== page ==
Signed from Adelaide United on a three-year deal, Brook, 19, will line up for the Bees’ B team, with a pipeline straight into coach Thomas Frank’s first-team squad.
Six A-League appearances was enough to convince the west London club’s dual directors of football, Phil Giles and Rasmus Ankersen, to invest in a player they believe fits their data-driven development ethos first pioneered to wide acclaim by the Oakland Athletics baseball team.
With forensic focus on player analytics and stats, the strategy put in place by boyhood fan turned owner Matthew Bentham saw Brentford only miss out on Premier League promotion after a playoff final loss to Fulham last season.
Premier League deal shows what A-League is missing
Aston Villa broke their transfer record this week, paying around $50 million to Championship side Brentford for striker Ollie Watkins. It was a deal that shows how expensive English talent is, even those who have never played in the top tier before.
They also reaped $50 million for star striker Ollie Watkins from Aston Villa.
Brook knows he’s joined no ordinary club, telling The World Game: “Being a young player with the way the whole club is set up was hugely attractive to me.
“I think this is somewhere I can break through and really put my stamp on football ... it’s a massive club for me.
“Signing for the B team is a huge thing, and I’m keen to get underway for them and hopefully push through to the first team.
“The focus for now is to try and get fit coming here off the back off an off-season from Australia, and getting to know a new style of football. I’m really excited.”
With Brentford scrapping their academy in favour of scouring Europe in search of gifted 16 to 20-year-old players who fit their B team mould, Brook joins a squad which duplicates the first team’s tactics, cultural values and training methods.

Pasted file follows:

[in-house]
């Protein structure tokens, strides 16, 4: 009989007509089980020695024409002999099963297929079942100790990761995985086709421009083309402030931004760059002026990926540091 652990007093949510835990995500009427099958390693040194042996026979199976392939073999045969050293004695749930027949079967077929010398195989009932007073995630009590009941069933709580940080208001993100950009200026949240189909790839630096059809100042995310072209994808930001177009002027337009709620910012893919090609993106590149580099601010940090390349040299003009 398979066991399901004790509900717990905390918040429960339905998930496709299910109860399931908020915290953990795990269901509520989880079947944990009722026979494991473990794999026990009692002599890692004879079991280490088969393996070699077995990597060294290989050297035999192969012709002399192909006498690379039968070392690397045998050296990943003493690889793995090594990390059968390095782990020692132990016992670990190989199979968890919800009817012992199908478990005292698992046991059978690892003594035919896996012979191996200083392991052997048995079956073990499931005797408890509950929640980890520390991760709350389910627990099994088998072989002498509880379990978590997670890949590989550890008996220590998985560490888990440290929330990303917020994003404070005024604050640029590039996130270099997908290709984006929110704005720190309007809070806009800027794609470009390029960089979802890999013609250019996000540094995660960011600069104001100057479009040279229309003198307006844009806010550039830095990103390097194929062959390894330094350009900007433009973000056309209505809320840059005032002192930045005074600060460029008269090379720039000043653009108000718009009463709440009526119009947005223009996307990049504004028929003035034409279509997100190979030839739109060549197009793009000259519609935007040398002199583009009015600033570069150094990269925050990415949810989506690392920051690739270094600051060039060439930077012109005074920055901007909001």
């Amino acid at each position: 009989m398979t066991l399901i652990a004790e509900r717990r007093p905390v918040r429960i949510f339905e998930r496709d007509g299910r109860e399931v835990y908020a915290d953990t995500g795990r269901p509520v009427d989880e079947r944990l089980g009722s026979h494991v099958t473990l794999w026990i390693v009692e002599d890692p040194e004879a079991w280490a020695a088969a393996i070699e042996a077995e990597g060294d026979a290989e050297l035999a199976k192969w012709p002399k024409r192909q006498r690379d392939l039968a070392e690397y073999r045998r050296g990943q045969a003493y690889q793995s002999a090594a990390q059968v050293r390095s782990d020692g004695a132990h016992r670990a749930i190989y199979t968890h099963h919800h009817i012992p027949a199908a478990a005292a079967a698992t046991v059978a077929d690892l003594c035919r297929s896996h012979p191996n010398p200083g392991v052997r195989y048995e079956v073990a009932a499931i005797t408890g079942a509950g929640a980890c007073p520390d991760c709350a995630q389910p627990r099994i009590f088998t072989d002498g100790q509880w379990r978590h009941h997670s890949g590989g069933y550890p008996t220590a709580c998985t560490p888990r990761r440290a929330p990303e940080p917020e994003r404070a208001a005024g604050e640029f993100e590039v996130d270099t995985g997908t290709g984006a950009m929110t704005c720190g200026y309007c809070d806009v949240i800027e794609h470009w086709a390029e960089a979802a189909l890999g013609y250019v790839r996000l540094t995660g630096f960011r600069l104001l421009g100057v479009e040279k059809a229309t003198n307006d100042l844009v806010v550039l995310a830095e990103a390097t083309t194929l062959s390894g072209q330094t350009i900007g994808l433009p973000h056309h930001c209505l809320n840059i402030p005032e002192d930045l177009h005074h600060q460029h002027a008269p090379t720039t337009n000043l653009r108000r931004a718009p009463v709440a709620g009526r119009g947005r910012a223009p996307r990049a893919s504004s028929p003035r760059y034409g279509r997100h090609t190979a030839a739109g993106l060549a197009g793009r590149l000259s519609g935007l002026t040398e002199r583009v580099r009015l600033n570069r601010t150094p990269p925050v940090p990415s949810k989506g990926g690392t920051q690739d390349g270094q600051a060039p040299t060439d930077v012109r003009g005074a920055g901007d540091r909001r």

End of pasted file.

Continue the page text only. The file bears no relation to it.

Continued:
All of which means Frank has a player steeped in his preferred style before they even set foot in the senior squad.
Eschewing running an academy means Brentford aren’t eligible to compete in England’s U-23 leagues, but the B team plays European teams as well as friendlies with domestic U-23 sides, with the aim to expose them to myriad different styles.
Having made his millions as a professional gambler, it’s Bentham’s fascination with numbers which underpins and inspires the club’s unorthodox structures.
“What they’re doing is working well and they’re a club which has their sights on the Premier League ... that was another big incentive,” added Brook.
“They have a squad which I think will be challenging again this year to go up.
“There was a bit of interest from them last year when I played some games for the Young Socceroos in Holland, and if came again at the end of the A-League season.
“My agent contacted me five weeks ago and it was just a matter of working things out, and I’m so happy the deal got over the line.”
Brook trialled at Tottenham as an 11-year old after Sydney-based youth development coach John Klappas used his connections there to open doors.
Tottenham’s former chief European scout, David Magrone - who brought a young Massimo Luongo to north London - also monitored Brook during his initial exposure to England.
Magrone said it’s the perfect club for the youngster to flourish.
“If he’s as promising as I hear he is this is a great move for him because it’s a club where you can progress rapidly,” he said.
“They do everything the right way and I think long term they’re going to have a nice production line.
“This won’t be the last time they sell a player for $50 million.”
Brook is out to seize that pathway.
“At the end of the day I’ve come here to develop my game and give myself the best opportunity to become the best player I can,” he added.
“And being at a club like Brentford can only help. The biggest thing with English football is the physical side, not just the technical aspects.
“But Brentford aren’t you’re typical English club, the way they play and their attacking style.
“I’m still learning the game and I’m looking to improve at all levels.”